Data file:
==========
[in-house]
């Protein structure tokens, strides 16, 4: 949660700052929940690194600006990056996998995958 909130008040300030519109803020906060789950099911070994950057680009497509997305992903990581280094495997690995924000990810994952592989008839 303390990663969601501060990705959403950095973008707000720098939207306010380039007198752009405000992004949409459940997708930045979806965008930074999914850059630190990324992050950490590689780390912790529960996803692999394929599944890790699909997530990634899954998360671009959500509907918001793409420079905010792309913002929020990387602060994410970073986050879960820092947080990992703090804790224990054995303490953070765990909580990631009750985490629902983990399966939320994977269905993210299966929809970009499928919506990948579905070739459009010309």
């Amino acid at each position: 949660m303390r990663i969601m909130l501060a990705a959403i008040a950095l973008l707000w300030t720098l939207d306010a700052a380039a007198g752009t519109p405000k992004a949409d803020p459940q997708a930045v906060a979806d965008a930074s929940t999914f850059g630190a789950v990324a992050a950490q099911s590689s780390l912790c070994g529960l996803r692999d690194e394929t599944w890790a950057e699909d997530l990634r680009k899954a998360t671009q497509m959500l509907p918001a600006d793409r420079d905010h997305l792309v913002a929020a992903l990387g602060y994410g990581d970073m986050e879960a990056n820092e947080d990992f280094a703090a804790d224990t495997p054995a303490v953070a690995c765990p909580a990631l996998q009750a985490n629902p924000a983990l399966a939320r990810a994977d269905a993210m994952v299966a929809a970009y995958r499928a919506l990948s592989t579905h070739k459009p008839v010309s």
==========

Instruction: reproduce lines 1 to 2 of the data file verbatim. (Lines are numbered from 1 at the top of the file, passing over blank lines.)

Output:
[in-house]
């Protein structure tokens, strides 16, 4: 949660700052929940690194600006990056996998995958 909130008040300030519109803020906060789950099911070994950057680009497509997305992903990581280094495997690995924000990810994952592989008839 303390990663969601501060990705959403950095973008707000720098939207306010380039007198752009405000992004949409459940997708930045979806965008930074999914850059630190990324992050950490590689780390912790529960996803692999394929599944890790699909997530990634899954998360671009959500509907918001793409420079905010792309913002929020990387602060994410970073986050879960820092947080990992703090804790224990054995303490953070765990909580990631009750985490629902983990399966939320994977269905993210299966929809970009499928919506990948579905070739459009010309």